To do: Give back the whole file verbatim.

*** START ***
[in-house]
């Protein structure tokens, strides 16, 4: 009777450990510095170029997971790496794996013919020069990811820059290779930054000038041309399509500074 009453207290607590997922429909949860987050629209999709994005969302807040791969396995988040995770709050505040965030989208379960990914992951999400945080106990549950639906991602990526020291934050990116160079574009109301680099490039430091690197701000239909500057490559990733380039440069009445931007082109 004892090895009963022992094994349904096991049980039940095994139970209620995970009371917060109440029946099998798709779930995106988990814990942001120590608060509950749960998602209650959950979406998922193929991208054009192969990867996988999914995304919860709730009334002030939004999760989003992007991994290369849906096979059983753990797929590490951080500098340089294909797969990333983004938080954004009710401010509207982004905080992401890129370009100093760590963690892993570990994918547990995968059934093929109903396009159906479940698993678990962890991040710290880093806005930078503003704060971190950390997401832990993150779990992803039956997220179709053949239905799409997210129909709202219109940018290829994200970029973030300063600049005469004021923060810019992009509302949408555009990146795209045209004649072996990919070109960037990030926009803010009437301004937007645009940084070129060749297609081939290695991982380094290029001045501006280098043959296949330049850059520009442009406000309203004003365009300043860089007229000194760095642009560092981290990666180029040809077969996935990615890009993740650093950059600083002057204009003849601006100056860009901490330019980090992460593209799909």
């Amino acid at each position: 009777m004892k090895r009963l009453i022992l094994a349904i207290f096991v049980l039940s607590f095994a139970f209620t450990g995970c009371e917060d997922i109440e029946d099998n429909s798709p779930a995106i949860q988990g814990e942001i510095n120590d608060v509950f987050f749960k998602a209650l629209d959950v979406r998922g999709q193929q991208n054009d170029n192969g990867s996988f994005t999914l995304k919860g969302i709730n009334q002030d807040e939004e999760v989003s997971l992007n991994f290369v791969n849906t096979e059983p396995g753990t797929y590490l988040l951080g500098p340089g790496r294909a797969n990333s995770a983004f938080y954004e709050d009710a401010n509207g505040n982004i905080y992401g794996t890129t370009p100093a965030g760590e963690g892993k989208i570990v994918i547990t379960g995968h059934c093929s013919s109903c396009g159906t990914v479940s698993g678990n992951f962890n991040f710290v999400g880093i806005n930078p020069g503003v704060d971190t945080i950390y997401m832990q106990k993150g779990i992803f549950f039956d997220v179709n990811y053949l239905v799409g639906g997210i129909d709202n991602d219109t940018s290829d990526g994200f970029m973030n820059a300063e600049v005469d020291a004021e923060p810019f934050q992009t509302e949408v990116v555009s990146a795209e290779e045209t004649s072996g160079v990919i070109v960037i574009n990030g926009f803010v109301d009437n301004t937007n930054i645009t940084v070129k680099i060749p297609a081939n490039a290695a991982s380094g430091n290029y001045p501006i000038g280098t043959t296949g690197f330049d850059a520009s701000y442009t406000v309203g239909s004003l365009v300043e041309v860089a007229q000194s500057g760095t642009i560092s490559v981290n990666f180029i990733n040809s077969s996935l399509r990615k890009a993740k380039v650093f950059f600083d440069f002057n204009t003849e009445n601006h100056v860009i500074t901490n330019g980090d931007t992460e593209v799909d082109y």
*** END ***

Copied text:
[in-house]
């Protein structure tokens, strides 16, 4: 009777450990510095170029997971790496794996013919020069990811820059290779930054000038041309399509500074 009453207290607590997922429909949860987050629209999709994005969302807040791969396995988040995770709050505040965030989208379960990914992951999400945080106990549950639906991602990526020291934050990116160079574009109301680099490039430091690197701000239909500057490559990733380039440069009445931007082109 004892090895009963022992094994349904096991049980039940095994139970209620995970009371917060109440029946099998798709779930995106988990814990942001120590608060509950749960998602209650959950979406998922193929991208054009192969990867996988999914995304919860709730009334002030939004999760989003992007991994290369849906096979059983753990797929590490951080500098340089294909797969990333983004938080954004009710401010509207982004905080992401890129370009100093760590963690892993570990994918547990995968059934093929109903396009159906479940698993678990962890991040710290880093806005930078503003704060971190950390997401832990993150779990992803039956997220179709053949239905799409997210129909709202219109940018290829994200970029973030300063600049005469004021923060810019992009509302949408555009990146795209045209004649072996990919070109960037990030926009803010009437301004937007645009940084070129060749297609081939290695991982380094290029001045501006280098043959296949330049850059520009442009406000309203004003365009300043860089007229000194760095642009560092981290990666180029040809077969996935990615890009993740650093950059600083002057204009003849601006100056860009901490330019980090992460593209799909």
């Amino acid at each position: 009777m004892k090895r009963l009453i022992l094994a349904i207290f096991v049980l039940s607590f095994a139970f209620t450990g995970c009371e917060d997922i109440e029946d099998n429909s798709p779930a995106i949860q988990g814990e942001i510095n120590d608060v509950f987050f749960k998602a209650l629209d959950v979406r998922g999709q193929q991208n054009d170029n192969g990867s996988f994005t999914l995304k919860g969302i709730n009334q002030d807040e939004e999760v989003s997971l992007n991994f290369v791969n849906t096979e059983p396995g753990t797929y590490l988040l951080g500098p340089g790496r294909a797969n990333s995770a983004f938080y954004e709050d009710a401010n509207g505040n982004i905080y992401g794996t890129t370009p100093a965030g760590e963690g892993k989208i570990v994918i547990t379960g995968h059934c093929s013919s109903c396009g159906t990914v479940s698993g678990n992951f962890n991040f710290v999400g880093i806005n930078p020069g503003v704060d971190t945080i950390y997401m832990q106990k993150g779990i992803f549950f039956d997220v179709n990811y053949l239905v799409g639906g997210i129909d709202n991602d219109t940018s290829d990526g994200f970029m973030n820059a300063e600049v005469d020291a004021e923060p810019f934050q992009t509302e949408v990116v555009s990146a795209e290779e045209t004649s072996g160079v990919i070109v960037i574009n990030g926009f803010v109301d009437n301004t937007n930054i645009t940084v070129k680099i060749p297609a081939n490039a290695a991982s380094g430091n290029y001045p501006i000038g280098t043959t296949g690197f330049d850059a520009s701000y442009t406000v309203g239909s004003l365009v300043e041309v860089a007229q000194s500057g760095t642009i560092s490559v981290n990666f180029i990733n040809s077969s996935l399509r990615k890009a993740k380039v650093f950059f600083d440069f002057n204009t003849e009445n601006h100056v860009i500074t901490n330019g980090d931007t992460e593209v799909d082109y």